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CuppoJava

Suggest a new language for me to learn?

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Hi, I come from a Java background and I'm frustrated that I'm spending too much development time refactoring and managing my class structure than writing useful code. I'm thinking about learning Haskell / OCaML / CommonLisp / Scheme / Ruby. Does anyone have direct experience with any of these as well as a C++/Java language, and can tell me about their experiences? I want a language that will minimize development time for me. Good, well-documented libraries would be a big plus. (GUI and OpenGL are a must). Here's the things that I love about Java: -Really really really good libraries. Well-documented. Vast. Standardized. -Good IDE. (IntelliJ IDEA) And this is what I want to avoid: -Maintaining a good class structure requires careful thought and planning. Much of my time (ie..even programming a simple button) is spent on creating small re-usuable modules that meshes well with my existing framework ... bla bla bla. Thanks a lot for your advice -Cuppo

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Quote:
Original post by CuppoJava

Much of my time (ie..even programming a simple button) is spent on creating small re-usuable modules that meshes well with my existing framework ... bla bla bla.

Thanks a lot for your advice
-Cuppo


you must be doing something wrong if you spend all your time writing small reusable modules instead of using small reusable modules.

I guess it depends are you tired of OO and looking to expand your abilities? If so go with Scheme or Haskell. If you like OO but want to see it in a new light Ruby or Smalltalk is the way to go.

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Most people will probably disagree with me, but I think Ruby might be a good choice for you.

Not only do you get a large user base and easy install system (look up the gem installation system), but you also get a gentle introduction to functional thinking while keeping yourself in safe procedural land. On TOP of that, you also have a universe where everything is an object, making for some very, very cool meta-programming capabilities.

For example, check this out:

class Array
def average
self.inject(0.0) { |s,e| s+e } / self.size
end

def squared
self.map { |e| e**2 }
end

def randomize
self.sort { rand }
end
end





In this example, I actually alter the built in Array object and add two new functions. The first finds the average of all the elements in the array, while the second returns an array of all the elements squared.

It isn't too fast yet, but the community is there. If you can get past the Ruby on Rails hype, there is some actual substance. After, you will find the transition to a language like Python extremely easy. Even moving to O'Caml, Haskell, or Scheme should be easier as you understand the basic concepts of functional style programming...

[Edited by - visage on July 21, 2008 3:27:37 PM]

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Yes, I am actually very very much interested in functional programming.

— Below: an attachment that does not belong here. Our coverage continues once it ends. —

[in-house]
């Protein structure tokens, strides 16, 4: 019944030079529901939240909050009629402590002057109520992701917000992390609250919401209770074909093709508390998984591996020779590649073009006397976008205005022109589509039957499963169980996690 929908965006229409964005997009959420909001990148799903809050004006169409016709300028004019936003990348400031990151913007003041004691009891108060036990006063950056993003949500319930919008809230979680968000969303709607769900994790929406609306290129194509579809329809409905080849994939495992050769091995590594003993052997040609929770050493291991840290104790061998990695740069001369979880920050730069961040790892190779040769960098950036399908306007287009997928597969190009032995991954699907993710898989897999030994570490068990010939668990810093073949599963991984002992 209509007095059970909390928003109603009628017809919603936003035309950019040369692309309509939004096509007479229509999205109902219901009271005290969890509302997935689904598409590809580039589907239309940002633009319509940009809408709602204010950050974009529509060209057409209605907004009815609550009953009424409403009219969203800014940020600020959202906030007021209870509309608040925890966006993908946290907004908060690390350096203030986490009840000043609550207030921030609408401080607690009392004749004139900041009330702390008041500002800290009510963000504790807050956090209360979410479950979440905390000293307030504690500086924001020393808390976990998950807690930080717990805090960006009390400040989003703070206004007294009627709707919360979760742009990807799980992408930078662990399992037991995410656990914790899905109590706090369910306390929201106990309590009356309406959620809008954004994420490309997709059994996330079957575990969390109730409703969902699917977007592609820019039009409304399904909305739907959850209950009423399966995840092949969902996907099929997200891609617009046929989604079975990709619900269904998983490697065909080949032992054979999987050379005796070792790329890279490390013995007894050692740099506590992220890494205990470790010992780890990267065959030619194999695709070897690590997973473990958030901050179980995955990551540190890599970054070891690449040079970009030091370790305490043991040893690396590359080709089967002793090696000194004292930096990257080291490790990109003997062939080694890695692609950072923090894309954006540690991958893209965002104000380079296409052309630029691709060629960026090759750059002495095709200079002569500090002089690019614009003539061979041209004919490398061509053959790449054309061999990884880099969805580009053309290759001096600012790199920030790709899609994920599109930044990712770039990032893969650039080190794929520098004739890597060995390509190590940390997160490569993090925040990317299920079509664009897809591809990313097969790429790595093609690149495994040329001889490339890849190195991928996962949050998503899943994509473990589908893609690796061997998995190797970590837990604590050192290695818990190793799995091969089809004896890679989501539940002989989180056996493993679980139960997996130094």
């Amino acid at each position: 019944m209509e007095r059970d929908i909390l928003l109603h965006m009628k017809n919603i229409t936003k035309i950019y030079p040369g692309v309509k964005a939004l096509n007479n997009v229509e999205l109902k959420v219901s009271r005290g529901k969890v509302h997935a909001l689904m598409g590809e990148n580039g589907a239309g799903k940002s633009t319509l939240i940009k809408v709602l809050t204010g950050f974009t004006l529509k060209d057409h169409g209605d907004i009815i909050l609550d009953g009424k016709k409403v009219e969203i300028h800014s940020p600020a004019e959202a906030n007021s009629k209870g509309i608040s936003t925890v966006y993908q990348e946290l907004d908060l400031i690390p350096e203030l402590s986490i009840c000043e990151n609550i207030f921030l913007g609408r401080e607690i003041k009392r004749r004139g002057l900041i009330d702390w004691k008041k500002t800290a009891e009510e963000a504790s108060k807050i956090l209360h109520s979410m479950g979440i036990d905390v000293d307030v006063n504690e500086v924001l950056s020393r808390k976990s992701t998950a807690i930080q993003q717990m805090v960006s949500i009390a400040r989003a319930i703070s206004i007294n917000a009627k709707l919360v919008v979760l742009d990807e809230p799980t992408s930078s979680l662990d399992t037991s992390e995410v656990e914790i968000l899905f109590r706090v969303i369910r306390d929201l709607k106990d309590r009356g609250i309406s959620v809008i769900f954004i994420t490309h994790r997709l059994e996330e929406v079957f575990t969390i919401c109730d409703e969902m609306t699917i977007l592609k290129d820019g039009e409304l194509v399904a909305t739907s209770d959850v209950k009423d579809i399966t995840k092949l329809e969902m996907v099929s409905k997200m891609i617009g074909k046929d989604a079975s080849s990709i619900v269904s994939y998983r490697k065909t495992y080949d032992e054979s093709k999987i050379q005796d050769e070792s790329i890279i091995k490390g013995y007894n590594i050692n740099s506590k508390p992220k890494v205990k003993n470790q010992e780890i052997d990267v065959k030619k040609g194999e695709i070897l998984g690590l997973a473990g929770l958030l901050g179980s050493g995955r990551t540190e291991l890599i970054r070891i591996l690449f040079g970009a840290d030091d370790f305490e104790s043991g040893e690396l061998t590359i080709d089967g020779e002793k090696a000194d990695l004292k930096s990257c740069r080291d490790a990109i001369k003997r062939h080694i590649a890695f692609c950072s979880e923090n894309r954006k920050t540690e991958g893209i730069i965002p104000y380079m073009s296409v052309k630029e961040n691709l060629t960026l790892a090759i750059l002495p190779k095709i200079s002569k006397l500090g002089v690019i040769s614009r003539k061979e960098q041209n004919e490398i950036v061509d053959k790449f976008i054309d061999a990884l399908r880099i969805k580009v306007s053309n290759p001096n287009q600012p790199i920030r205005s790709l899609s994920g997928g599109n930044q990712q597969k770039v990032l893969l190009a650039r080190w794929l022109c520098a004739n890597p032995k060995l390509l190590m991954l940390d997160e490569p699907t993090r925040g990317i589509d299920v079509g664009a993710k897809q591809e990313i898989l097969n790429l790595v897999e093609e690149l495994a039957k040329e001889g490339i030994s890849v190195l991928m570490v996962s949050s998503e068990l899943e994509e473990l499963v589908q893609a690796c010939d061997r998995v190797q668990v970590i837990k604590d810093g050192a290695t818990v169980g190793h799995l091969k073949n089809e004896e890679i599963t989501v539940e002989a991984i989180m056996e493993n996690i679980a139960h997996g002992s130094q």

Which functional programming language is the most practical?
ie. Has the most complete libraries.
Runs fast enough to develop games on.

I was quite interested in Haskell.
Till I noticed that somethings are just not practical.
ie... dynamic programming algorithms in Haskell is really hard. But pretty necessary from a practical standpoint.

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Lisp I guess is probably the most widespread functional language. Read this free book as it uses Scheme which is a Lisp derivative, plus it is a rather well regarded comp sci text book :

http://mitpress.mit.edu/sicp/full-text/book/book.html

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Haskell, Ocaml, and clean are the fastest FP languages I know of though they tend to have less introductory information. I know Haskell has opengl bindings, I am pretty sure Ocaml does as well. I am pretty sure clean doesn't.

Scheme and Lisp are going to be a little slower. They will be much easier to learn because there is a wealth of info available on them. Several universities have used Scheme as their intro to CS language. Some of the free books on the web are considered to be the best intro programming books out there. such as http://mitpress.mit.edu/sicp/

Personally I would go scheme.

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Scheme if you want to learn only about the functional programming paradigm or Haskell if you don't mind learning about a real static typing system as well.

Scheme is easy and fast to learn, Haskell requires a lot more dedication, because static typing really raises the complexity bar.

If you don't know the functional paradigm, go with Scheme first to get yourself acquainted with the different ideas and then go for Haskell, which is a lot more modern.

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Quote:
Original post by CuppoJava
Yes, I am actually very very much interested in functional programming.

Which functional programming language is the most practical?
ie. Has the most complete libraries.
Runs fast enough to develop games on.

I was quite interested in Haskell.
Till I noticed that somethings are just not practical.
ie... dynamic programming algorithms in Haskell is really hard. But pretty necessary from a practical standpoint.

Then it sounds like you'd be more interested and better off going with F# or Python from what you have stated so far.


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I wanted to throw in that I also LOVE ruby, and think you'd like it. If not Ruby, go with Python... both offer good choices for OO, procedural, or functional programming.

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